Saturday, October 31, 2009

Halloween 2009

Princess Maggie

Knight Warrior, Ethan - Ghost, Cora Mae

Witch, Autumn - Gypsy, Kathryn - Rogue from X Men, Sandra

Amy, Mark and Pumpkin tummy, (future - Amelia)

Friday, October 30, 2009

Camping At Christmas Meadows

All-Time Favorite Photo Of Camping With Children

Thursday, October 29, 2009


I like long walks,
especially when they are taken
by people who annoy me. ~Fred Allen

My grandmother started
walking five miles a day
when she was sixty.
She's ninety-five now,
and we don't know
where the hell she is. ~Ellen Degeneres

Halloweens Past

Tuesday, October 27, 2009

If You're Looking For Literary Content - Go Away

I'm awash in a sea of flashing insights and downright idiocy. I think that's why I blog. Some of the things going through my mind:
How much I love my Aunt June.

I went to visit her with my mother the other day and she had some lovely peaches,

...and these lovely ladies have nice new scarves.
(without a sense of humor, we are nothing, right?)
{emailed to me today by fun friend, Linda}
...and as soon as I dared post this slightly provocative photo,
I thought, 'but you might offend someone.'
.....and then I thought,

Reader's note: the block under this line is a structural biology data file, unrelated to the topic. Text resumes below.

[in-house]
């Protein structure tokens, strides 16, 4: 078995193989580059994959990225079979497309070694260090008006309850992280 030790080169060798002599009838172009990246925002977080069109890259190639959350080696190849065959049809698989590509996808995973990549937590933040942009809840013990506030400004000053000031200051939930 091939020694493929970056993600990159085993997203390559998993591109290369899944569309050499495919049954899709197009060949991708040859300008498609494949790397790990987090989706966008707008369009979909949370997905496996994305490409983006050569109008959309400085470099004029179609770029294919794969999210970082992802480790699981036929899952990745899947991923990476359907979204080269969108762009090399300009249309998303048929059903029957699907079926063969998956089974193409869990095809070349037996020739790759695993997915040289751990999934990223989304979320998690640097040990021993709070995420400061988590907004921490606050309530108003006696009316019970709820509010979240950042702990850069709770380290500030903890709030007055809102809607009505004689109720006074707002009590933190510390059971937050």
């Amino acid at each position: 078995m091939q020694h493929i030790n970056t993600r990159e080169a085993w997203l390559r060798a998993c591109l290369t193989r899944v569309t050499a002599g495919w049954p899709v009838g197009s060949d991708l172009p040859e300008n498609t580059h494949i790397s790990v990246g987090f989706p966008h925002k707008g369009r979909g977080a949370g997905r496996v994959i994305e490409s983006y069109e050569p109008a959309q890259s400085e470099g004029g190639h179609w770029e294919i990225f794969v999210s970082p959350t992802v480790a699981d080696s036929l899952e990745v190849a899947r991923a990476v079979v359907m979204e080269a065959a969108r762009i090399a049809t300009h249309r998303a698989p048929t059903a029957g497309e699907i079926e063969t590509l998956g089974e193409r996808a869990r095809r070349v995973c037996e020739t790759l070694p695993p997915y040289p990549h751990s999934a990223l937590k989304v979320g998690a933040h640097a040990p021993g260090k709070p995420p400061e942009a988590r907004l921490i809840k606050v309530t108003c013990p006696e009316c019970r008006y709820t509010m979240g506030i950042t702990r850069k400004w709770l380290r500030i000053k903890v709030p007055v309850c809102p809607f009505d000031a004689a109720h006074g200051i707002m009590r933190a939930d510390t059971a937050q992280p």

"where no offense is intended, it is foolish to take any -
where offense IS intended, it is foolish to take any."
Does anyone know who said that?
It's quoted all over the place around here
(Salt Lake City, Utah).
...and then I thought about Amanda Palmer,
the daughter of a friend in Massachusetts.
She is an Indie Pop Star. She sang with Keith Lockhart
and the Boston Pops Orchestra
last New Year's Eve and is going to do it again this year.
She is 'OUT THERE'.....and I love her.

When she was a little girl, I accidentally shut her fingers in the sliding door of my VW bus. I'm so glad she can still play the piano and the ukulele. There is nothing more sickening than the wail of an innocent who has been hurt and you are the one responsible. She has a fabulous mother who comes from a very proper background (she was somewhat of a rebel herself so I'm sure she supported Amanda in all her artistic expressions). Amanda's  sister, Alyson, was my son, Todd's first girlfriend.